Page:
Archive for the ‘Jesse Eisenberg’ Category

SOUNDTRACK: KINGS OF SPADE-Kings of Spade (2014).

This follow up to Kings of Spade’s debut album.  They describe it as

High energy, shameless dancing, foot-stomping Rock’n’Roll! Dedicated to all the freaks, queers, strange birds, rule breakers and all who dare to be different.

That’s pretty accurate.  The band seems to have really found their groove.  There’s fewer experiments but the ones they employ are solid and the whole album is pretty great from start to finish.

“This Child” opens with a cool echoing riff and  big power chords as Kasi Nunes sings the catchy chorus:

yes you buy me dresses
but i play with guns
swing for the fences
aint gonna tame this child

There’s some interesting electronic sounds swirling around but they are more for texture than actual song creation.  “San Antonie” is a classic-rock-sounding/blues riffing song.  It’s funny to think of someone from Hawaii singing about taking a train to San Antoine.

“Bottoms Up” is a heavier riff-based song with echoed vocals. Kasi’s delivery is a bit more rap-like but nothing as deliberate as on the previous album.  And she still wails.  The song includes scratch artistry by DJ PACKO.  As with the other songs, there’s a really scorching guitar solo from Jessie Savio.

“Sweet” is a slower song with kind of sultry vocals from Kasi.  “Lost” returns to that power-blues style but the second half of the song gets into a really fast riffing–it’s practically a second song.

“Take Me” is a nearly 7 minute workout.  It’s almost a disco bass line from Tim Corker but then around four minutes it slows down into a kind of bluesy solo section with Kasi really showing off her vocal chops.  “Way She Goes’ is a great song–a story song about Kasi trying to pick someone up.  But it’s the distorted falsetto of the chorus that really hooks the song–that and the terrific riff in the chorus.  Half way through the song slows down to a kind of reggae vibe–just keeping things interesting.

“Ronda Rousey” is dedicated to the fighter.  The night I saw them live Ronda was playing the next night (she lost).  Regardless of Rousey herself, this song kicks major ass.  It’s heavy and stomping and the chorus is awesome:

now you’re here cross my corner and i warned ya
and im giving you the fight of my life
no escape from what your feelin
i got an itch to get inside
come on let’s get it on

The way it shifts gear during the repeating of “come on, let’s go it on” is pretty cool.

“Strange Bird” is their best song and one of my favorite songs in recent times.  The opening riff–guitar and bass) is pretty simple but it works and when the song pulls back to let Kasi sing her pre-chours (which is terrific) and then leads to the powerful chorus, it’s all a perfectly executed rock song.

Even if the chorus of “rocking to the beat of my own drum” is not original, it works, and that pre-chorus is pure Kasi with her pink mohawk:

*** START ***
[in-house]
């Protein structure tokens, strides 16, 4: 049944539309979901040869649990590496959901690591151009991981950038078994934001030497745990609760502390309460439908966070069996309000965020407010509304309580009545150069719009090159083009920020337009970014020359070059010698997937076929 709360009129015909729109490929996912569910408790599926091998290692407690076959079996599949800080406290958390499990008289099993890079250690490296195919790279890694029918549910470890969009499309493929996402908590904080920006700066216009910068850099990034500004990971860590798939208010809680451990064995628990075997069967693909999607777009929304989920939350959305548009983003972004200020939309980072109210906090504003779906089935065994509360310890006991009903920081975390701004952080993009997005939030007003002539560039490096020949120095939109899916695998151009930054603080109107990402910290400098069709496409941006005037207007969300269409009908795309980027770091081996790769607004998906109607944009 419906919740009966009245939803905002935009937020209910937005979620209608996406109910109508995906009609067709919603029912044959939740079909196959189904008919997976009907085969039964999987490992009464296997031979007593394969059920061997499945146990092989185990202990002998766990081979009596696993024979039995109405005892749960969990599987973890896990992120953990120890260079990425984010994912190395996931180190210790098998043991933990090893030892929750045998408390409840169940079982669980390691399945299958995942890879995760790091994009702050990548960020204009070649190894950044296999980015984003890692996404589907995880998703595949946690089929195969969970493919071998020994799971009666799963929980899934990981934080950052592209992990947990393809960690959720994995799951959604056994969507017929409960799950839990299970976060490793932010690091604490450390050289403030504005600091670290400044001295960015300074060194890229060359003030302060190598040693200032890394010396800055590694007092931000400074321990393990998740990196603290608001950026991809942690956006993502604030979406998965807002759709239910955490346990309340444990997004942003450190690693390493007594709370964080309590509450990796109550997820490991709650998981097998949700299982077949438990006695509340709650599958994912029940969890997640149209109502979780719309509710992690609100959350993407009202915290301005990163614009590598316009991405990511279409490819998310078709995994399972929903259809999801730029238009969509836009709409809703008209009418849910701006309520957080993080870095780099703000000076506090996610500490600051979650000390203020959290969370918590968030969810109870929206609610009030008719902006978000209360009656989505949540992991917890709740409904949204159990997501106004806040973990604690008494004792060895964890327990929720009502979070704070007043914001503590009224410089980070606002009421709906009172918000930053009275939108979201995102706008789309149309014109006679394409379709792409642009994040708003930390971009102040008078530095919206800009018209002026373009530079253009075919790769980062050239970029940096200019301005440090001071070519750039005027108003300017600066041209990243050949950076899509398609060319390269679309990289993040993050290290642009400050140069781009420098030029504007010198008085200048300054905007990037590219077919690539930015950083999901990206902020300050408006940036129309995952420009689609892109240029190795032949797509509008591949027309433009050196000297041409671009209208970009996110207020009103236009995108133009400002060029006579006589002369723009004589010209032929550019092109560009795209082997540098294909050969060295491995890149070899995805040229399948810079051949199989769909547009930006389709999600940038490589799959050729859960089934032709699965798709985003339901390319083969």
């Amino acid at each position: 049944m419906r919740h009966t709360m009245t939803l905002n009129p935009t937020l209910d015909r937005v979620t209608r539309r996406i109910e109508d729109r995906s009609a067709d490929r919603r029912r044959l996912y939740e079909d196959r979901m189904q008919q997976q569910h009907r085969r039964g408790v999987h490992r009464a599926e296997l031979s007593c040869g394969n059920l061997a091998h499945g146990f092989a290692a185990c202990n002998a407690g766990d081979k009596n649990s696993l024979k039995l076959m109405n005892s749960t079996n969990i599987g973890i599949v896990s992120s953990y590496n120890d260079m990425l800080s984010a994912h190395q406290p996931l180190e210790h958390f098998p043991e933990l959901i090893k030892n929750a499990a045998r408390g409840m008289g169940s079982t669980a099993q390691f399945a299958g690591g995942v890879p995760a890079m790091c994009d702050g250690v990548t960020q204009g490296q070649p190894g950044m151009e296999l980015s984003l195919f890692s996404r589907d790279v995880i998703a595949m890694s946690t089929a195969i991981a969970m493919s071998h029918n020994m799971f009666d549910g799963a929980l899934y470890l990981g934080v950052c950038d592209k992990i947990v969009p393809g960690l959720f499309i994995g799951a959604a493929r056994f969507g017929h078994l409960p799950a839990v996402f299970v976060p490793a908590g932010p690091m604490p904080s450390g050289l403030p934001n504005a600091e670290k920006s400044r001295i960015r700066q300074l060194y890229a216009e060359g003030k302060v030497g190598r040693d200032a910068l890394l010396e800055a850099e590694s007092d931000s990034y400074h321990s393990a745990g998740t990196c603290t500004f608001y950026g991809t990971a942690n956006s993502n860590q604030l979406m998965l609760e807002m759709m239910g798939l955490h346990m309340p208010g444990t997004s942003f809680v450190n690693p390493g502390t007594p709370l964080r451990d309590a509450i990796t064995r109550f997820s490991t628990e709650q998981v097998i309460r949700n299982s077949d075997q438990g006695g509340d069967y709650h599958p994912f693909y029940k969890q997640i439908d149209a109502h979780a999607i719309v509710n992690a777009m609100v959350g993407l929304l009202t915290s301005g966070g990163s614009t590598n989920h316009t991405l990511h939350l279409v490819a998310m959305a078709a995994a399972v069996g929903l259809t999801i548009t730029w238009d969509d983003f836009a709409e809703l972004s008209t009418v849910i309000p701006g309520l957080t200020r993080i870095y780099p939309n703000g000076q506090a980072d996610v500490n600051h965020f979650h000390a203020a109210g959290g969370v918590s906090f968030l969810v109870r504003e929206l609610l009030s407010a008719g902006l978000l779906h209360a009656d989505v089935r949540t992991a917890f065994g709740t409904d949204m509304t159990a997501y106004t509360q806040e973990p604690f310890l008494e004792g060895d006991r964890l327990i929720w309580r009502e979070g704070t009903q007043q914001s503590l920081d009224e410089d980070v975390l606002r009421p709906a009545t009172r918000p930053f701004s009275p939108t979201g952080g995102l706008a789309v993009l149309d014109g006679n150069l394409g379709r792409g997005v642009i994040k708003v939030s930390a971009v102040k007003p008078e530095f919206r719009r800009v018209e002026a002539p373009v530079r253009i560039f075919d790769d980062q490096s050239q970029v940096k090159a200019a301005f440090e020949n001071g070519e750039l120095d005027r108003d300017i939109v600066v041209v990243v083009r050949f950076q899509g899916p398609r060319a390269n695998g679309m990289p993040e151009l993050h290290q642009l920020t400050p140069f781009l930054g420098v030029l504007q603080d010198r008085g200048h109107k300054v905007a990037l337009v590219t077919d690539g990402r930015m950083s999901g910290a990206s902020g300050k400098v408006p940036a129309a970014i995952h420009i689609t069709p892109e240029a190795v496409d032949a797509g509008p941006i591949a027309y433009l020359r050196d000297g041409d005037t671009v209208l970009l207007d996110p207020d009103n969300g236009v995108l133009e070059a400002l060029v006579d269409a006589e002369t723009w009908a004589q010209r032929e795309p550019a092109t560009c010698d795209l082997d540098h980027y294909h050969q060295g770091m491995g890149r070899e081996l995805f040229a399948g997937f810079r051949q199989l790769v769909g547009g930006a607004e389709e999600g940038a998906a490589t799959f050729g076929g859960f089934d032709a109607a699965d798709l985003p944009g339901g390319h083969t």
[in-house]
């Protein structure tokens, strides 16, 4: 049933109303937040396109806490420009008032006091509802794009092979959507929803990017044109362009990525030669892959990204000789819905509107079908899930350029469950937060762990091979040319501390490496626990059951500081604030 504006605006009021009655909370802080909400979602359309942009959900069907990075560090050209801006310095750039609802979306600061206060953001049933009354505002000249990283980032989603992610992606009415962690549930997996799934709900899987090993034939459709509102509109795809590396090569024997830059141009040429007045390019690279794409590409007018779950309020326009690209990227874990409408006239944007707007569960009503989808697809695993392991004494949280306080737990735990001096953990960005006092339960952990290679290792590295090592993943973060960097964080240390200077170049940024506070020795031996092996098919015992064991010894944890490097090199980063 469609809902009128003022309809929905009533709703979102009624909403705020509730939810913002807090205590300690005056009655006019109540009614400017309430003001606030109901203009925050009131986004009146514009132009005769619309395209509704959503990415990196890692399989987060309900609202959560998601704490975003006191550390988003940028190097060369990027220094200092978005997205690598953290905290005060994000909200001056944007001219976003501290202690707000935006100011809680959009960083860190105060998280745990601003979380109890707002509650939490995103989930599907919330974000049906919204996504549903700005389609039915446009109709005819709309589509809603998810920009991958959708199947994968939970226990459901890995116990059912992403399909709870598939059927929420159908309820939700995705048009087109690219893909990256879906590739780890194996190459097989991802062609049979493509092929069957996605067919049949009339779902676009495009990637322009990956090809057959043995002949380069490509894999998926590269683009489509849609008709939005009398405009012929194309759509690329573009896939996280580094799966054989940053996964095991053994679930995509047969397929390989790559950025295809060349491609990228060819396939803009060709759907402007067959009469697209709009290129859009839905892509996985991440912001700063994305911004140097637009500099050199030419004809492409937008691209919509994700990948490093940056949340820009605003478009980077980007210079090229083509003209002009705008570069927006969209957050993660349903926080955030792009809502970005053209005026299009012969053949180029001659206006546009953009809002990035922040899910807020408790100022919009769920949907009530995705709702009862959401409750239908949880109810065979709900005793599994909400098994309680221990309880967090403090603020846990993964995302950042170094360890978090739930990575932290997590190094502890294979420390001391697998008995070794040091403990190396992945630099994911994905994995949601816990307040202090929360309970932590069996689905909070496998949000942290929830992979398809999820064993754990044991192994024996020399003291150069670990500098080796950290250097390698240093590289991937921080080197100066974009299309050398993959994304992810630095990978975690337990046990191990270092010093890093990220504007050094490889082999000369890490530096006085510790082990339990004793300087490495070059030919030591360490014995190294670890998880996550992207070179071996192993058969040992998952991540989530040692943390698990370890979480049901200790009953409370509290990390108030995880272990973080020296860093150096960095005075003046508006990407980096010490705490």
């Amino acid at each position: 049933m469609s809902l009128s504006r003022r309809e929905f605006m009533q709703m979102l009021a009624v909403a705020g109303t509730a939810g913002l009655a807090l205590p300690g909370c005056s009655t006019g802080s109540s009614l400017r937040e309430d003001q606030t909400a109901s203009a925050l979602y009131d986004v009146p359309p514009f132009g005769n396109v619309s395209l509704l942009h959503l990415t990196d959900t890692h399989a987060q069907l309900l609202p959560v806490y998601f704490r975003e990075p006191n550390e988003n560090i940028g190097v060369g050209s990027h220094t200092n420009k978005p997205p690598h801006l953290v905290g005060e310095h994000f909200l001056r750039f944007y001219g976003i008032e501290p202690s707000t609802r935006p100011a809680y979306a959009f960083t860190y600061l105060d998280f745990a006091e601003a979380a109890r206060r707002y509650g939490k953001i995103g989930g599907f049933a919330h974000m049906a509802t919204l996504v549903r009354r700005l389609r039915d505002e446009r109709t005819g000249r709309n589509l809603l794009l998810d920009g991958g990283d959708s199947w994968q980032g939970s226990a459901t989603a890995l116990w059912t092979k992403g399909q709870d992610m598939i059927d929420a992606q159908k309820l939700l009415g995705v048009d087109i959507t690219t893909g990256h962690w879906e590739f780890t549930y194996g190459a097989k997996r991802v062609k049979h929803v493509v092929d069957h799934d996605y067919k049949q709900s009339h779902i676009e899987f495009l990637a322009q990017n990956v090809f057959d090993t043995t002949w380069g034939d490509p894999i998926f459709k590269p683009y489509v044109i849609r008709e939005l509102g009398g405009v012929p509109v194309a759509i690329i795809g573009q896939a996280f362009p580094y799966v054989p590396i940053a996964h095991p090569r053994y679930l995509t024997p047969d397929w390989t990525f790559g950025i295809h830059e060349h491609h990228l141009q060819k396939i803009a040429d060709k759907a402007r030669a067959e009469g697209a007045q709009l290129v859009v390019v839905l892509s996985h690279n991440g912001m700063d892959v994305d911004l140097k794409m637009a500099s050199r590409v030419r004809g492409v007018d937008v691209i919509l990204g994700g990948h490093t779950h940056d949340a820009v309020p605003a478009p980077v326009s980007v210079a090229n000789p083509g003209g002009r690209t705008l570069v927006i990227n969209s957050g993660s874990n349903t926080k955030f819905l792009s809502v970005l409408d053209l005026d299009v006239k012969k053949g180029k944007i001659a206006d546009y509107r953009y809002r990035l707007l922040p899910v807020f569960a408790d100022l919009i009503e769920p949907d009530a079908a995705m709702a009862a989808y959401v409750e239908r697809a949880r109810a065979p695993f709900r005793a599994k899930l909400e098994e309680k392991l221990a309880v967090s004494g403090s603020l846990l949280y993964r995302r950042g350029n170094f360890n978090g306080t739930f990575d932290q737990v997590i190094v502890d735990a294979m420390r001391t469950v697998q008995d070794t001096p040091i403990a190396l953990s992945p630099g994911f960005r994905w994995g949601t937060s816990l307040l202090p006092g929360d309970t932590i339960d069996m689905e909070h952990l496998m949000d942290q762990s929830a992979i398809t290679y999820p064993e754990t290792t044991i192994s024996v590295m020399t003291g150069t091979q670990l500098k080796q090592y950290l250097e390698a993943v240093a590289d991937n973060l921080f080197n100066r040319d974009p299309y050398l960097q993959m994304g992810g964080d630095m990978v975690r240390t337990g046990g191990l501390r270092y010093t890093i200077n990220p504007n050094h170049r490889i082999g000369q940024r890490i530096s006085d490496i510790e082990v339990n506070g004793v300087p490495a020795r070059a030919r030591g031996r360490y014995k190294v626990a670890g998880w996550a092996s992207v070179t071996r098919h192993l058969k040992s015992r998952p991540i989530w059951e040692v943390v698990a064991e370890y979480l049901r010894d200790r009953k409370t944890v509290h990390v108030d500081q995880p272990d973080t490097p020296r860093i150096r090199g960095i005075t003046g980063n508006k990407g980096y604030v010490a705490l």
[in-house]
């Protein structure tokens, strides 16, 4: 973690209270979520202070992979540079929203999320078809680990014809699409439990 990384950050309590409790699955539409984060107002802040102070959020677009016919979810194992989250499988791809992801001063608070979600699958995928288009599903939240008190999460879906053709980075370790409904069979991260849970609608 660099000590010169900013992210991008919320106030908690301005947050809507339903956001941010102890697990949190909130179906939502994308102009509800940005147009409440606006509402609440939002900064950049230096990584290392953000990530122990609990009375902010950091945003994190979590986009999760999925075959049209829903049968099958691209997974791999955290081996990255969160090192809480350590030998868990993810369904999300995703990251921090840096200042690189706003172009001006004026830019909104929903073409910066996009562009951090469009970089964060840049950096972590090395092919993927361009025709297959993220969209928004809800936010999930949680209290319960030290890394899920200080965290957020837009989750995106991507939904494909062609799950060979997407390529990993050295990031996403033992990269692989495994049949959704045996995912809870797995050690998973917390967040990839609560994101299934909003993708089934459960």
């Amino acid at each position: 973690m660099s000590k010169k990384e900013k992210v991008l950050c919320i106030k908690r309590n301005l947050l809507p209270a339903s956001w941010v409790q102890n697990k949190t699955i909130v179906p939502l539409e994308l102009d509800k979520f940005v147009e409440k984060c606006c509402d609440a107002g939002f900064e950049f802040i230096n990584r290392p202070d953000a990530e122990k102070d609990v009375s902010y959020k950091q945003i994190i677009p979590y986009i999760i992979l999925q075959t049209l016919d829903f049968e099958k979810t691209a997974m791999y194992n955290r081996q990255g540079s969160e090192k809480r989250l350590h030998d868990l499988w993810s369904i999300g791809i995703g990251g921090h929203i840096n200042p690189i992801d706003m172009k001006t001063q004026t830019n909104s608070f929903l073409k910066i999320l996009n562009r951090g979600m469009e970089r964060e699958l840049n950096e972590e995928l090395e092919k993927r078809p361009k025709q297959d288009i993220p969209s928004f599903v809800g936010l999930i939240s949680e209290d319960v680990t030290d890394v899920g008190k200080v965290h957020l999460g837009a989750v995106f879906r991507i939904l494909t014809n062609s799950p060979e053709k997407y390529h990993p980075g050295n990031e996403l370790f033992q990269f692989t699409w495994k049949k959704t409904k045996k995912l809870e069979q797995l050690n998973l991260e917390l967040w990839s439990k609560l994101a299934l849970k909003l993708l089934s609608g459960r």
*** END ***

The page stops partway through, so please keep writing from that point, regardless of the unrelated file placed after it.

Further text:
strange bird how many colors in your hair
how many people love to stare
strange bird here comes another .

There’s some great drums work on this song by Matt Kato.

It feels like the album should end with that song, it’s such a great climax.  But the final song, “Mess of Me” is no slouch.  It’s a pretty classic blues rocker with some great guitar and Kasi’s soaring vocals.  I would have put it before “Strange Bird,” myself, but it’s still a rocking song.

It’s been almost four years since they put this record out.  I know they’ve been touring the world with King’s X for a pretty long time.  I hope they keep up the great work.

[READ: January 25, 2017] “Why I Broke Up with the Little Mermaid”

Sometimes a very simple premise can be taken too far.  Other times, a simple premise can be cleverly stretched out into variations of the same joke that are all very funny.

This piece is pretty much all stated in the title.  But the reasons why are presented as a dialogue between him and Ariel  . And, the best part is that much of Ariel’s dialogue is quoted from the movie.


Ariel: Look at this stuff! Isn’t it neat?

Me: Not really. What is it?

Ariel: They’re whozamawhats, silly! I got them from a yard sale. (more…)


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SOUNDTRACK: OVERCOATS-Tiny Desk Concert #608 (March 27, 2017).

Overcoats is Hana Elion and JJ Mitchell.  They sing beautiful duets–sometimes in harmony, sometimes in unison–but always perfectly together.  And they seem to have an incredible affection for each other–notice the way they hug each other at the end of the show.

I was intrigued by the blurb that says:

Behind those rich voices lies a spare electronic backdrop that feels spacious and refreshing. Not long ago, these songs would likely be backed by a nylon-stringed guitar, but their healthy energy feels more urgent with an underpinning drone and Joao Gonzalez’s drumming.